I got a free pen! It has a stylus end for iPaddery and a little torch that comes on when you put the cap on the other end. It was handed out on Day One of the Rotax 912 Famil / Line Maintenance course run by the UK dealers CFS Aero. I thought I’d better do the factory course so that I can have a better chance of knowing what I’m doing when tinkering with the engine in the Sting. As it turns out I now have an authorisation number and am an iRMT – independent Rotax maintenance technician. So I can even do maintenance for others, if they want. I didn’t do it for that reason, I’m just happy to know a lot more that I did before and have the confidence to maintain my engine. But most importantly – free pen!
The course ran over two days in Coventry and cost £894, so they probably can afford to be a bit generous with their pens. Adding accommodation and travel brought the price up to over £1000, but the education as well worth it.
Day one was mostly theory in the classroom and also on the cutaway engines and components which they have in abundance.
Seeing the inner workings makes understanding what’s going on inside the thing a lot easier!
Day two was mostly practical. We changed oil, changed spark plugs, removed and inspected oil filters and much more including carburettor balancing on a running engine in the test bay…in fact everything required for a 100 hour service on the engine up to and including removal of the gearbox to send away for overhaul. Here Peter from Shropshire Light Aviation in the blue shirt is asking Hans from Franz Engines (Germany) about torque settings while Dirk from Styl Aviation (Antwerp) looks like he’s checking his phone.
And this is what a Rotax 912 looks like with the gearbox removed:
It’s all very well looking at the training engines on their stands with all round access and half the systems removed, but now I have to put the knowledge to use and service this baby…
Wish me luck! But first, I have to buy loads of tools…
Perth. Taken from the Captain’s seat of a British Airways Airbus on its way to Aberdeen from Heathrow. Captain Mike was on my RAF Jet Provost course (along with test pilot Tom already mentioned).
I flew SM that day and have scoured the photo to see any sign of white pixels in the shape of a Sting…sadly not.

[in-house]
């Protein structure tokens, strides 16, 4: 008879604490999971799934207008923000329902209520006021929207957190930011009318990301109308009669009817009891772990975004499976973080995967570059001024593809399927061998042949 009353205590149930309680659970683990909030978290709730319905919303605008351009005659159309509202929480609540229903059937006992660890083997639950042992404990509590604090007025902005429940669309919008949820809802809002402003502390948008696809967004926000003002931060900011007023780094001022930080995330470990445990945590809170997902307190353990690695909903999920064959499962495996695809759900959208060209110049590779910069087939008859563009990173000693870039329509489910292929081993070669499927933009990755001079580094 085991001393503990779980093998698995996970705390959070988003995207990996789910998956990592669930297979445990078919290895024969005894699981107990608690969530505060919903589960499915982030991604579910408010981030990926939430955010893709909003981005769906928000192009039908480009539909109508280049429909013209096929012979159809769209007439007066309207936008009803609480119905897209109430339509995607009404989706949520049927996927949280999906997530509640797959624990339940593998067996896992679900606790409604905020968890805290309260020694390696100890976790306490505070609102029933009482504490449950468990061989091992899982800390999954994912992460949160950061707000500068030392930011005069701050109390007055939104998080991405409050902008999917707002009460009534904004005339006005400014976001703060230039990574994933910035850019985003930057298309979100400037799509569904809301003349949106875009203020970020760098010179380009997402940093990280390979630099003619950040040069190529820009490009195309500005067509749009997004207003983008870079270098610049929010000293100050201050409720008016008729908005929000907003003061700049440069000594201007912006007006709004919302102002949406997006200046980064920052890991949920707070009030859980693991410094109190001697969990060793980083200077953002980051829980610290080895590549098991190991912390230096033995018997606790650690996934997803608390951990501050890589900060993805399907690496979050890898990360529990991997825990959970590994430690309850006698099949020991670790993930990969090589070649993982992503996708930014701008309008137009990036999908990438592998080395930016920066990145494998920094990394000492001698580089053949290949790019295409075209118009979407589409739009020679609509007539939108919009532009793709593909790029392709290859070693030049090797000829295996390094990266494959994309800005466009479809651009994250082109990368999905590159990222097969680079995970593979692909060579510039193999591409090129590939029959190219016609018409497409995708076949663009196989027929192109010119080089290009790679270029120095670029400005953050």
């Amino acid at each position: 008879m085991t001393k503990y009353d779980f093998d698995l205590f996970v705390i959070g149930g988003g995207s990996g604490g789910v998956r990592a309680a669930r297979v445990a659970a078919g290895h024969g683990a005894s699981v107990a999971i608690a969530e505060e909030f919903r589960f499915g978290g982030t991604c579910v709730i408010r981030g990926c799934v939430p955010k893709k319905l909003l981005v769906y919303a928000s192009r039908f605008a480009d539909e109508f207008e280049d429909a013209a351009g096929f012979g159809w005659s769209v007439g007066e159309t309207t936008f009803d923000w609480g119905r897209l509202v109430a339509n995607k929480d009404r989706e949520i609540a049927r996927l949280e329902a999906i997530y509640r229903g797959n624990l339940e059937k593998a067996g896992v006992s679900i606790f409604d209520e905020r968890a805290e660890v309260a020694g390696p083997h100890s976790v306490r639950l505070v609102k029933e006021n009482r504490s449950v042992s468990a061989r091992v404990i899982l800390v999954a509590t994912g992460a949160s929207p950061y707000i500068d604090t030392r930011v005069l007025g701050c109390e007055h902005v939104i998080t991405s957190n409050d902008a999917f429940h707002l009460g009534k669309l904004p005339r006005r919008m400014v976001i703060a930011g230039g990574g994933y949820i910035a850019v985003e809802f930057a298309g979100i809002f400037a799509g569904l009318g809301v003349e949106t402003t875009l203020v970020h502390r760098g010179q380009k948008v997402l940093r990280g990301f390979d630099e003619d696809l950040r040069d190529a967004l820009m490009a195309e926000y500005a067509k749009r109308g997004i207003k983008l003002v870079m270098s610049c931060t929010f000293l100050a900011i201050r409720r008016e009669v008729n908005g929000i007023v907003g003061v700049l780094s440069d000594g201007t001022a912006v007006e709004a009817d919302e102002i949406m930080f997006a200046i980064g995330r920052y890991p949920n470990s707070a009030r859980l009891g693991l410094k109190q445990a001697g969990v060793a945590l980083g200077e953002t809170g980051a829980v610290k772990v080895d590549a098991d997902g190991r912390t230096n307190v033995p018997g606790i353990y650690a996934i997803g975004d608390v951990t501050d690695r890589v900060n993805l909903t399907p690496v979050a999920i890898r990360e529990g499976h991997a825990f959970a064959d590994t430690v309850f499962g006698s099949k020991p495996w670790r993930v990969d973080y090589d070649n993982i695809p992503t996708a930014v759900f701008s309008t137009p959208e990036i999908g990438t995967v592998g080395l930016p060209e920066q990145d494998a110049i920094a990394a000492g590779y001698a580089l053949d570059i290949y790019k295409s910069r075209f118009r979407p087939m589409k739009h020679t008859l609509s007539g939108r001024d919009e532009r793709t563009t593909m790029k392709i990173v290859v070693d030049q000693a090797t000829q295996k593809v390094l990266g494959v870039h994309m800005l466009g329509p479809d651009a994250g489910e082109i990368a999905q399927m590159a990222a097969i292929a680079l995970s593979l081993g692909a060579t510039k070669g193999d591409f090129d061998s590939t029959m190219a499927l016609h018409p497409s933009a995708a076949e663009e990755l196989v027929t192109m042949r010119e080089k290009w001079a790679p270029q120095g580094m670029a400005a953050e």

Photo taken by the BMAA’s roving reporter Paul, who used to have a share in the Eindecker when it was based at Eshott in Northumbria. I was just about to get airborne for a quick local flight when he arrived at Perth in his shared Eurostar.
It looks as if there’s not much room – in fact I’m leaning in to monitor the engine instruments as the oil temperature warmed up. There’s loads of headroom.
The aircraft is a Sting, built from a kit manufactured by TL Ultralight in the Czech Republic. Pilot magazine’s flight test of a similar aircraft can be read at:
Pretty good advice….
…and if you were wondering, Brenda’s a navigator, not the copilot!
Just for Uncle Johnny…some warships on the Clyde.
This first one was making its way out of Faslane. Not sure if it’s an RN one or not. It had disappeared beneath the waves when we were on the return journey.
This next one is quite sad. This is HMS Ark Royal, which was decommissioned in 2011. I seem to remember this was her last visit to the Clyde before the end, which is why we went up specially to take photos.
Ark Royal from another angle, showing Merlin helicopters and Harriers arranged on the flight deck in an eye pleasing manner. Definitely a PR visit rather than operational.
Looking up Gareloch to HMNB Clyde, the submarine base more commonly known as Faslane. We’re not allowed any closer, as it has its own restricted airspace.
One of Faslane’s residents proceeds along the channel in the Clyde after departing Faslane (“Slipping and proceeding” in Navyspeak). Off to who knows where…